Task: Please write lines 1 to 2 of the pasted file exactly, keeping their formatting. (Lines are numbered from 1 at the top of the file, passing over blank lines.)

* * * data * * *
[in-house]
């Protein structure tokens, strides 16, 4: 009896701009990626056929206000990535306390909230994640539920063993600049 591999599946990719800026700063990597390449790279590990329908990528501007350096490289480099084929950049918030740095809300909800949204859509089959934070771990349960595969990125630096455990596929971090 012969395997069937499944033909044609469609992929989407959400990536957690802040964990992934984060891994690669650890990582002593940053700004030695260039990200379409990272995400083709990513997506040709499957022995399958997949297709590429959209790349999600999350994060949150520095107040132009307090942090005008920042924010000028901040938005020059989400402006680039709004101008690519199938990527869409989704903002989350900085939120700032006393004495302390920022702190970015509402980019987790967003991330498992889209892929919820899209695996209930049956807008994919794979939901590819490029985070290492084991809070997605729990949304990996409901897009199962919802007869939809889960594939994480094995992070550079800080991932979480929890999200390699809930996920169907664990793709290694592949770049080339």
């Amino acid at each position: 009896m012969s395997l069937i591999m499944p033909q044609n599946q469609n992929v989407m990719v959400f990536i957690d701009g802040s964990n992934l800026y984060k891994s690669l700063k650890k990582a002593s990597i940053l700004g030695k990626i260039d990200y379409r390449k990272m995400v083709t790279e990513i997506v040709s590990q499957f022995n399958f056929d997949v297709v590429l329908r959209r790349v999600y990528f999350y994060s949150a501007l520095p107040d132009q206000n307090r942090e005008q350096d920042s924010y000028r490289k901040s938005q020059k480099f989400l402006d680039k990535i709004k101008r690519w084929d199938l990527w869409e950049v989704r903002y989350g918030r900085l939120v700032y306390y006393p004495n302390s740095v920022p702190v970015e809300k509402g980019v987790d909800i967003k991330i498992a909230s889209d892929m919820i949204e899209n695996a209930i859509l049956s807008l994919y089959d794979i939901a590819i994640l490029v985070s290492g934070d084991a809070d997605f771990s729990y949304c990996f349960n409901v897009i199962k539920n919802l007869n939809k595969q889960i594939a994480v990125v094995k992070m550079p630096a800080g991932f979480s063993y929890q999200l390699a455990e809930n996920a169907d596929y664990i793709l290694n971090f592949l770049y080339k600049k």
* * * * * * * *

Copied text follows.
[in-house]
């Protein structure tokens, strides 16, 4: 009896701009990626056929206000990535306390909230994640539920063993600049 591999599946990719800026700063990597390449790279590990329908990528501007350096490289480099084929950049918030740095809300909800949204859509089959934070771990349960595969990125630096455990596929971090 012969395997069937499944033909044609469609992929989407959400990536957690802040964990992934984060891994690669650890990582002593940053700004030695260039990200379409990272995400083709990513997506040709499957022995399958997949297709590429959209790349999600999350994060949150520095107040132009307090942090005008920042924010000028901040938005020059989400402006680039709004101008690519199938990527869409989704903002989350900085939120700032006393004495302390920022702190970015509402980019987790967003991330498992889209892929919820899209695996209930049956807008994919794979939901590819490029985070290492084991809070997605729990949304990996409901897009199962919802007869939809889960594939994480094995992070550079800080991932979480929890999200390699809930996920169907664990793709290694592949770049080339």